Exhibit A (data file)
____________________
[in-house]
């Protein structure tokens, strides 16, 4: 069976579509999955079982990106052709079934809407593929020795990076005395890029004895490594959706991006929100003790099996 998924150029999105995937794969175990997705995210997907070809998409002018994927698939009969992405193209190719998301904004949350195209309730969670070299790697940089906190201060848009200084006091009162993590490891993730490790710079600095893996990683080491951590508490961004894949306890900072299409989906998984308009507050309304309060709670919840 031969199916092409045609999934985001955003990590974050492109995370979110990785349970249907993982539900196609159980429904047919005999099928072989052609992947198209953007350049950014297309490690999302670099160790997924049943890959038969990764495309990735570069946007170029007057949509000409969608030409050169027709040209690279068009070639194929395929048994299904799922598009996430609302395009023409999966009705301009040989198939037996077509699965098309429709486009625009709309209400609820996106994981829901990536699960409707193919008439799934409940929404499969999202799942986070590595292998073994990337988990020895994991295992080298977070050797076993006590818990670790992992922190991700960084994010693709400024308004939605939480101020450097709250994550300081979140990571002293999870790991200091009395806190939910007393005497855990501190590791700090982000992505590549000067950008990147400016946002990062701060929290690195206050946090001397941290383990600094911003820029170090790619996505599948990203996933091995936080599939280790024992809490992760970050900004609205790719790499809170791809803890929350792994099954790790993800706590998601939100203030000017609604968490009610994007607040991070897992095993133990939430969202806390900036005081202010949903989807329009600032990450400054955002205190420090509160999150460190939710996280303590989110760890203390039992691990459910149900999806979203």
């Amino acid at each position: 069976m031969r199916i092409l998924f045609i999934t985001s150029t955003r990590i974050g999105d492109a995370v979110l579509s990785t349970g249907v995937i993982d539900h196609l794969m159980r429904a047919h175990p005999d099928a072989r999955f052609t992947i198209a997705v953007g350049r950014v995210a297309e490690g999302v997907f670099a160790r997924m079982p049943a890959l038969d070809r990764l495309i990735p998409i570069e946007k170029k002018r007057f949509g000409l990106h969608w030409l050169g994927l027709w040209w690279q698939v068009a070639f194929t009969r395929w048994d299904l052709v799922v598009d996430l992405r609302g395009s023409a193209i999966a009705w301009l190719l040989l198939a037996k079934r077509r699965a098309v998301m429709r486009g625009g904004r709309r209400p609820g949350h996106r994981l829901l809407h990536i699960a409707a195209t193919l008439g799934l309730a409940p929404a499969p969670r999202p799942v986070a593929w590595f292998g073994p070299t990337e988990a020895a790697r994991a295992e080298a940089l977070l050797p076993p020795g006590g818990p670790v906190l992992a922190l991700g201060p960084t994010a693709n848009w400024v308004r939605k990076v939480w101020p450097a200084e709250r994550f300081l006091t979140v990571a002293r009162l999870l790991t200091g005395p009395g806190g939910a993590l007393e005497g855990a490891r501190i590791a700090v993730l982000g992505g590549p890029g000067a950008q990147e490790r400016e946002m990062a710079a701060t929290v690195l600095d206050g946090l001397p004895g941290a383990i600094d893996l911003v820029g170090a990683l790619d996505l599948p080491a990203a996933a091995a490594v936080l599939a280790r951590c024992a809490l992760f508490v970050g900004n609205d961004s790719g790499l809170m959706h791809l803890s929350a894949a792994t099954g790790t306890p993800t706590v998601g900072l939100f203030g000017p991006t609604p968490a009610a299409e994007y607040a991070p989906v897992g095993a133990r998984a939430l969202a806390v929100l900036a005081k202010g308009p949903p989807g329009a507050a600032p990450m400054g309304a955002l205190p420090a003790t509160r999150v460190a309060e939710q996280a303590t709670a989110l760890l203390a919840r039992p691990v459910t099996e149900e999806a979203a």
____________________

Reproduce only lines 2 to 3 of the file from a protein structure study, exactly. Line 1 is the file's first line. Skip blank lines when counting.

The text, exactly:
């Protein structure tokens, strides 16, 4: 069976579509999955079982990106052709079934809407593929020795990076005395890029004895490594959706991006929100003790099996 998924150029999105995937794969175990997705995210997907070809998409002018994927698939009969992405193209190719998301904004949350195209309730969670070299790697940089906190201060848009200084006091009162993590490891993730490790710079600095893996990683080491951590508490961004894949306890900072299409989906998984308009507050309304309060709670919840 031969199916092409045609999934985001955003990590974050492109995370979110990785349970249907993982539900196609159980429904047919005999099928072989052609992947198209953007350049950014297309490690999302670099160790997924049943890959038969990764495309990735570069946007170029007057949509000409969608030409050169027709040209690279068009070639194929395929048994299904799922598009996430609302395009023409999966009705301009040989198939037996077509699965098309429709486009625009709309209400609820996106994981829901990536699960409707193919008439799934409940929404499969999202799942986070590595292998073994990337988990020895994991295992080298977070050797076993006590818990670790992992922190991700960084994010693709400024308004939605939480101020450097709250994550300081979140990571002293999870790991200091009395806190939910007393005497855990501190590791700090982000992505590549000067950008990147400016946002990062701060929290690195206050946090001397941290383990600094911003820029170090790619996505599948990203996933091995936080599939280790024992809490992760970050900004609205790719790499809170791809803890929350792994099954790790993800706590998601939100203030000017609604968490009610994007607040991070897992095993133990939430969202806390900036005081202010949903989807329009600032990450400054955002205190420090509160999150460190939710996280303590989110760890203390039992691990459910149900999806979203």
């Amino acid at each position: 069976m031969r199916i092409l998924f045609i999934t985001s150029t955003r990590i974050g999105d492109a995370v979110l579509s990785t349970g249907v995937i993982d539900h196609l794969m159980r429904a047919h175990p005999d099928a072989r999955f052609t992947i198209a997705v953007g350049r950014v995210a297309e490690g999302v997907f670099a160790r997924m079982p049943a890959l038969d070809r990764l495309i990735p998409i570069e946007k170029k002018r007057f949509g000409l990106h969608w030409l050169g994927l027709w040209w690279q698939v068009a070639f194929t009969r395929w048994d299904l052709v799922v598009d996430l992405r609302g395009s023409a193209i999966a009705w301009l190719l040989l198939a037996k079934r077509r699965a098309v998301m429709r486009g625009g904004r709309r209400p609820g949350h996106r994981l829901l809407h990536i699960a409707a195209t193919l008439g799934l309730a409940p929404a499969p969670r999202p799942v986070a593929w590595f292998g073994p070299t990337e988990a020895a790697r994991a295992e080298a940089l977070l050797p076993p020795g006590g818990p670790v906190l992992a922190l991700g201060p960084t994010a693709n848009w400024v308004r939605k990076v939480w101020p450097a200084e709250r994550f300081l006091t979140v990571a002293r009162l999870l790991t200091g005395p009395g806190g939910a993590l007393e005497g855990a490891r501190i590791a700090v993730l982000g992505g590549p890029g000067a950008q990147e490790r400016e946002m990062a710079a701060t929290v690195l600095d206050g946090l001397p004895g941290a383990i600094d893996l911003v820029g170090a990683l790619d996505l599948p080491a990203a996933a091995a490594v936080l599939a280790r951590c024992a809490l992760f508490v970050g900004n609205d961004s790719g790499l809170m959706h791809l803890s929350a894949a792994t099954g790790t306890p993800t706590v998601g900072l939100f203030g000017p991006t609604p968490a009610a299409e994007y607040a991070p989906v897992g095993a133990r998984a939430l969202a806390v929100l900036a005081k202010g308009p949903p989807g329009a507050a600032p990450m400054g309304a955002l205190p420090a003790t509160r999150v460190a309060e939710q996280a303590t709670a989110l760890l203390a919840r039992p691990v459910t099996e149900e999806a979203a």